By Stephen P. Prentice
Catch-22 . . . a problematic situation for which the only solution is denied by a circumstance inherent in the problem . . . Websters. Reference: "Catch-22," by Joe Heller.
Anyone who has read Joe Heller's popular book would agree that it is entertaining and created a sort of pop philosophy of life. The story has many gems including of course the philosophy of the Catch-22.
Joe Heller's Capt. Yossarian for example maintained that a pilot who was willing to fly a bombing mission must be crazy, and therefore should not be allowed to fly, but a pilot who did not want to fly was considered sane and therefore fit to fly . . . go figure.
The dictionary relates a common show business axiom as follows: "no work unless you have an agent, no agent unless you've worked." Sound familiar?
A recent discussion with a furloughed mechanic brought up the subject of training and the need to pursue it vigorously.
In today's airline employment arena one generally must have "large jet" experience to get into the airline maintenance business. You all have seen the ads in the trade magazines
. . . minimum two years experience Garrett and PT6 turboprops
. . . minimum four years helicopter maintenance
. . . DC9, Boeing experienced mechanics
. . . experienced jet mechanic wanted, etc., etc.
But, if you can't get a job without the experience, where do you get the experience? It fits the classic definition of the Catch-22.
Where does a guy with no experience on this type of air carrier or general aviation equipment get the experience needed to apply for such jobs? The military does offer some answers, but with the obvious investment of enlistment.
Many airlines and other operators have tightened up their operations since the Sept. 11 tragedy and furloughed employees including many mechanics. Thousands have been let go due to the recent downturn. Out of work mechanics as well as new entrants into the field are having difficulty finding any employment and without experience in specific areas it becomes extra hard. The task of finding employment in certain areas of the country is formidable.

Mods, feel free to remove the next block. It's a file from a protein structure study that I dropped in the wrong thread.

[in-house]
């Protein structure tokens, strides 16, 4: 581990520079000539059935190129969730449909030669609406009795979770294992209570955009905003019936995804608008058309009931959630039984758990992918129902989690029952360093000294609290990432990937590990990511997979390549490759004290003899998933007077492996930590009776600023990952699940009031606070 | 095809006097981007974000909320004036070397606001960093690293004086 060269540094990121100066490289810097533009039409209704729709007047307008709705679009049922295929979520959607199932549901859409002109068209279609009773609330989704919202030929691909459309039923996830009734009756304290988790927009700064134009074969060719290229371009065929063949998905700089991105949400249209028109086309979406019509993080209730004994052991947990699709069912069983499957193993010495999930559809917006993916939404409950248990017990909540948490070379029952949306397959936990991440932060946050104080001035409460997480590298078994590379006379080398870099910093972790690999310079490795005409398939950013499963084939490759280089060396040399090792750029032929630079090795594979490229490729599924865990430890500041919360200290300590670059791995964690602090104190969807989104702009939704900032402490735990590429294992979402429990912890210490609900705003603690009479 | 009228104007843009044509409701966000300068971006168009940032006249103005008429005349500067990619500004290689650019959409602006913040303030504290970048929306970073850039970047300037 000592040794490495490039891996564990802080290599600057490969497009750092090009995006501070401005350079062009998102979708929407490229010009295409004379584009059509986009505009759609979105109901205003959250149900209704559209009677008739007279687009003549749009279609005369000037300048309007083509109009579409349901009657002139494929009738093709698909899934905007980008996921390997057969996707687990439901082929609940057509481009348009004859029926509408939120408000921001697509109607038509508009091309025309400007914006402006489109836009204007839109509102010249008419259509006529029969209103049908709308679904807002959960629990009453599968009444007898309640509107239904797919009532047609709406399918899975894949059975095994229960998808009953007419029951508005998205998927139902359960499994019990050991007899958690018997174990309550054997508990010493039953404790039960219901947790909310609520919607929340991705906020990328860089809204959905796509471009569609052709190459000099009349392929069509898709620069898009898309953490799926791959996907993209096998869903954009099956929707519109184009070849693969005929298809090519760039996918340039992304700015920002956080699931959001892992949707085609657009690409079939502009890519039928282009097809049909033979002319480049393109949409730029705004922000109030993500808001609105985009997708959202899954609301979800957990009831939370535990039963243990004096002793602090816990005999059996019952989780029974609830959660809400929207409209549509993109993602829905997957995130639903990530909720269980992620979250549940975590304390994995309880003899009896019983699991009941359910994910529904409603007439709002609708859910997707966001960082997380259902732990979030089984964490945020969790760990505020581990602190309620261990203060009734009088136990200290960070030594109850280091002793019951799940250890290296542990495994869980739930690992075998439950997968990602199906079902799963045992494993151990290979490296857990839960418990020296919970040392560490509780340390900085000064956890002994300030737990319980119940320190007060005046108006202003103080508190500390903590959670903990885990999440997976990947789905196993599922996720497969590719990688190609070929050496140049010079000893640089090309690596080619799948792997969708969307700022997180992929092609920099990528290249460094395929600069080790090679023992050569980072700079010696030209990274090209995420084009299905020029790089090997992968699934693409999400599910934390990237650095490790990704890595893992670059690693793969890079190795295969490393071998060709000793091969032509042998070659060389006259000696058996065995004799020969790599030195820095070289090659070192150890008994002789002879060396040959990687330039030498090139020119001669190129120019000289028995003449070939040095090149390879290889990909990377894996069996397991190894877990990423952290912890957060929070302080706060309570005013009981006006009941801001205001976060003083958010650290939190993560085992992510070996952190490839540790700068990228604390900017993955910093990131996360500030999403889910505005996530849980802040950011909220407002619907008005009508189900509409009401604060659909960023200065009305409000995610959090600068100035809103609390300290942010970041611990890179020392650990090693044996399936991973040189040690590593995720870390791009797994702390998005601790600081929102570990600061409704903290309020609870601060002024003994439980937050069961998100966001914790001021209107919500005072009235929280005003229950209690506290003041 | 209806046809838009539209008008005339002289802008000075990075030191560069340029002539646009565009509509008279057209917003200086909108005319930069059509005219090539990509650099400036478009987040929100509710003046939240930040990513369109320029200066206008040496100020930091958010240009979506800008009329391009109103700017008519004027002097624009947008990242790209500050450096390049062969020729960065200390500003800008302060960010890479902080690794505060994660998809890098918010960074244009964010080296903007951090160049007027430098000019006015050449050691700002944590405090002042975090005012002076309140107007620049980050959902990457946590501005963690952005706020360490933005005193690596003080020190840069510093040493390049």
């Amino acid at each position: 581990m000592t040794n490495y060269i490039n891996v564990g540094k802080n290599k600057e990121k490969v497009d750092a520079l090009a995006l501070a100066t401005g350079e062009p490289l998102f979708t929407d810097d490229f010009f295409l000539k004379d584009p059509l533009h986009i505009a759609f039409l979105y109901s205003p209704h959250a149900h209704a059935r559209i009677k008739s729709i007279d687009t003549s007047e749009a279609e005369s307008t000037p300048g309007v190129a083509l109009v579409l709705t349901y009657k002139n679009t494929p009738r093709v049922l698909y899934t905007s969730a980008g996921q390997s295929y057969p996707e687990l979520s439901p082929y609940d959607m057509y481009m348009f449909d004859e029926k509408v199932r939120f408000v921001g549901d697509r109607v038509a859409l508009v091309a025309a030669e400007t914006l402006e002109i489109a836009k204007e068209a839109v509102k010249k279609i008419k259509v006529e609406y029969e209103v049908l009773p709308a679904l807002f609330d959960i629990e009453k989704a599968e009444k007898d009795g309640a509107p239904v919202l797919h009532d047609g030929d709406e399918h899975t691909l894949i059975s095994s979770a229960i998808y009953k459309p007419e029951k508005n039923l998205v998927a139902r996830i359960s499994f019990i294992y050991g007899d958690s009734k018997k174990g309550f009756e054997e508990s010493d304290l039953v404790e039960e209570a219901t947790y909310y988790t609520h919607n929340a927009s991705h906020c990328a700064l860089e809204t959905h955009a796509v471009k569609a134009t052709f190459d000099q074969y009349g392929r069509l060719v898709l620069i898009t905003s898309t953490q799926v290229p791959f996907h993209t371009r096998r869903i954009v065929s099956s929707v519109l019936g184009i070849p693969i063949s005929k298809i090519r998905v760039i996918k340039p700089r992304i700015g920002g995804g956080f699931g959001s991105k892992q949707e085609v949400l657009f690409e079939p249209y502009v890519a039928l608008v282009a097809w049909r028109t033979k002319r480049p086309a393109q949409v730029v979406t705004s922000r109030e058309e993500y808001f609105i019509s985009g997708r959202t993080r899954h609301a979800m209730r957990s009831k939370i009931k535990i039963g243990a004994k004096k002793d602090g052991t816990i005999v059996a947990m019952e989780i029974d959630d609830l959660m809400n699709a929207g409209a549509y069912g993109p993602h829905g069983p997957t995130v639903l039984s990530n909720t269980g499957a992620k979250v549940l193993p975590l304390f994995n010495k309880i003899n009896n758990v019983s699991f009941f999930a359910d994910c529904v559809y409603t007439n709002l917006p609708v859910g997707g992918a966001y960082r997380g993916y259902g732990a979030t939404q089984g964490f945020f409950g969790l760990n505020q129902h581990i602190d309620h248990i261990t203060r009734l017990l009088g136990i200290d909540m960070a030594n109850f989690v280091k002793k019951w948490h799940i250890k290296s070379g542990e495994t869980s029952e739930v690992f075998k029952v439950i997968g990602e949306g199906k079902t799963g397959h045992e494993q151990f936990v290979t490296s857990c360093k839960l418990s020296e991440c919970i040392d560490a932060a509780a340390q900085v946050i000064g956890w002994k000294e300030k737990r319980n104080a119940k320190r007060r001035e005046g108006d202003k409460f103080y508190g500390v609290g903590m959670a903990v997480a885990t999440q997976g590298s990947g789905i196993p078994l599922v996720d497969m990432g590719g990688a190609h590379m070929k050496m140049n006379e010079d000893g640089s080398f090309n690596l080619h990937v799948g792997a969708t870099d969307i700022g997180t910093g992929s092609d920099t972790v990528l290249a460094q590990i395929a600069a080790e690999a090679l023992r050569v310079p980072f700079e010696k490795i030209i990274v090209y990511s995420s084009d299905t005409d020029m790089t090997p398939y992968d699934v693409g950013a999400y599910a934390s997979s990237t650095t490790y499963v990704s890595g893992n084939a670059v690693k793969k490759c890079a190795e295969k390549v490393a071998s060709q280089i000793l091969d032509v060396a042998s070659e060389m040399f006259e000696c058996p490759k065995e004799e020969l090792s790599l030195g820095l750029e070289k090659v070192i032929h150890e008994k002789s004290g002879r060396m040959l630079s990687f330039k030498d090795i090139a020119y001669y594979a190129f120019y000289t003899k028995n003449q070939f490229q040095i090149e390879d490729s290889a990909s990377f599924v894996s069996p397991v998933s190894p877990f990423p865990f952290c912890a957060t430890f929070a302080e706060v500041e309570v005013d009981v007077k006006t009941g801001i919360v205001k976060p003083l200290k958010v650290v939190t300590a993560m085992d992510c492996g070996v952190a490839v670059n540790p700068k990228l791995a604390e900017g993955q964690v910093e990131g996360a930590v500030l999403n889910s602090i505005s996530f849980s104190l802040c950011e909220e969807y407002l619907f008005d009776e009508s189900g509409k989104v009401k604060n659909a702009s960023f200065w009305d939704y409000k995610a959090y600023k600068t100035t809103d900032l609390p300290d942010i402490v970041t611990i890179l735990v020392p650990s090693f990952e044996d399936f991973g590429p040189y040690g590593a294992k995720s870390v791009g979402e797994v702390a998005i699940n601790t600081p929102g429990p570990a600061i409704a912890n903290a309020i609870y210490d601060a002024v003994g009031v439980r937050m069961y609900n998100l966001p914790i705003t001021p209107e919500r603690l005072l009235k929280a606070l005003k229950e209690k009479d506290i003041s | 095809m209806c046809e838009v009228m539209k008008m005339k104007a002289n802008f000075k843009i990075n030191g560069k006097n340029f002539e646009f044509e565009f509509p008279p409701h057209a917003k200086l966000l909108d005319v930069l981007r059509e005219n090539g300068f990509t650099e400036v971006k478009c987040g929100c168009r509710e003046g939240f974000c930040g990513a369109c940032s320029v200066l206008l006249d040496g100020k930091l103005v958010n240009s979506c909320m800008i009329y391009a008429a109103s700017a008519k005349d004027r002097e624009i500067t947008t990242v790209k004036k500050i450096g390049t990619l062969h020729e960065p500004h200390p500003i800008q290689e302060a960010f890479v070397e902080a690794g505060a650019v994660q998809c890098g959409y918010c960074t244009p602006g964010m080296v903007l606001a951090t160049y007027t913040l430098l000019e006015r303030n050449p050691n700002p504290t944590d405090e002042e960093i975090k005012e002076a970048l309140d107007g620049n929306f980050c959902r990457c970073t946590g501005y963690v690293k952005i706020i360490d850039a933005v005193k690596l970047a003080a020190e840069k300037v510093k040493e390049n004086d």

Well, one way to protect your ability to gain employment is to acquire as much formal maintenance training as you can. Invest in the training yourself. If you are out of work and have the ability to attend a formal class on an aircraft or engine series be sure to do so. Canvas the big maintenance training providers, i.e. Flight Safety, CAE SimuFlite, Bombardier, and don't forget to include engine manufacturers in your search. In many instances a sympathetic training manager may be able to assist you in both gaining the training and networking to find you a place to use your newfound training. You have to ask!
Don't forget the training you can get at various industry seminars, like PAMA, NBAA, etc. Many opportunities to pick up on new developments can be had by attending the update sessions. From there you can seek assistance from various instructors on where to acquire additional training. As you build a record of training, keep a detailed listing for inclusion in your resume. A detailed listing of your academic, seminar, and industry training will go a long way toward convincing human resources that you are right for the job.
Computer use and training
I am still amazed at the number of mechanics that are not computer literate. I keep hearing statements like . . . "I don't need to know that." Nothing could be farther from the truth.
If you are not computer literate you should get going in this area immediately. More and more training opportunities are out there, but most require basic knowledge of and use of computers. Many of the airframe and powerplant training schools, for example, use computer-based training systems and more will follow.
Basic computer training can be acquired at most community colleges for a small investment. Many computer stores include free training with the purchase of a computer. Computer use is a must in today's aircraft maintenance world.